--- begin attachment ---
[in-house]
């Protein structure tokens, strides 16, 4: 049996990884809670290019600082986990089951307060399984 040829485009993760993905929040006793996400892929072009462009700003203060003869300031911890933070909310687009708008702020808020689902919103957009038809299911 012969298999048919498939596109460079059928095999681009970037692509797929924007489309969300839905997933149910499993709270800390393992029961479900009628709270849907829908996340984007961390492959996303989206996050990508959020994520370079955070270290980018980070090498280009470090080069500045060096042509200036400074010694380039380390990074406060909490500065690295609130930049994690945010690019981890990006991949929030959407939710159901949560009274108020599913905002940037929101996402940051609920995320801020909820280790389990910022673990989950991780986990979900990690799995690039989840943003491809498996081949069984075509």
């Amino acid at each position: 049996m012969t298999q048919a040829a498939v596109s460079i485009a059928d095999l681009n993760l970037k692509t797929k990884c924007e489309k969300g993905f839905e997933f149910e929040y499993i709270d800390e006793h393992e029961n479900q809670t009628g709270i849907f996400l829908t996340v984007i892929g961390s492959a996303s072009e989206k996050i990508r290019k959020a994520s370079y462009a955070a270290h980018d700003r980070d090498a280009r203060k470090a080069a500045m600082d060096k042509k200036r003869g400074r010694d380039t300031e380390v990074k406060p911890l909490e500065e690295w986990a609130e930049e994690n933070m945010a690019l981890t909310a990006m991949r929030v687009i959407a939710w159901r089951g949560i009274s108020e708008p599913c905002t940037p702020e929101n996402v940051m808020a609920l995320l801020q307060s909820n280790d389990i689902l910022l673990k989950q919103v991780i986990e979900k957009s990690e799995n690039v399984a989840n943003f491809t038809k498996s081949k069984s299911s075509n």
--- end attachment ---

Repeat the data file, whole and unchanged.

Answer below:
[in-house]
């Protein structure tokens, strides 16, 4: 049996990884809670290019600082986990089951307060399984 040829485009993760993905929040006793996400892929072009462009700003203060003869300031911890933070909310687009708008702020808020689902919103957009038809299911 012969298999048919498939596109460079059928095999681009970037692509797929924007489309969300839905997933149910499993709270800390393992029961479900009628709270849907829908996340984007961390492959996303989206996050990508959020994520370079955070270290980018980070090498280009470090080069500045060096042509200036400074010694380039380390990074406060909490500065690295609130930049994690945010690019981890990006991949929030959407939710159901949560009274108020599913905002940037929101996402940051609920995320801020909820280790389990910022673990989950991780986990979900990690799995690039989840943003491809498996081949069984075509």
């Amino acid at each position: 049996m012969t298999q048919a040829a498939v596109s460079i485009a059928d095999l681009n993760l970037k692509t797929k990884c924007e489309k969300g993905f839905e997933f149910e929040y499993i709270d800390e006793h393992e029961n479900q809670t009628g709270i849907f996400l829908t996340v984007i892929g961390s492959a996303s072009e989206k996050i990508r290019k959020a994520s370079y462009a955070a270290h980018d700003r980070d090498a280009r203060k470090a080069a500045m600082d060096k042509k200036r003869g400074r010694d380039t300031e380390v990074k406060p911890l909490e500065e690295w986990a609130e930049e994690n933070m945010a690019l981890t909310a990006m991949r929030v687009i959407a939710w159901r089951g949560i009274s108020e708008p599913c905002t940037p702020e929101n996402v940051m808020a609920l995320l801020q307060s909820n280790d389990i689902l910022l673990k989950q919103v991780i986990e979900k957009s990690e799995n690039v399984a989840n943003f491809t038809k498996s081949k069984s299911s075509n």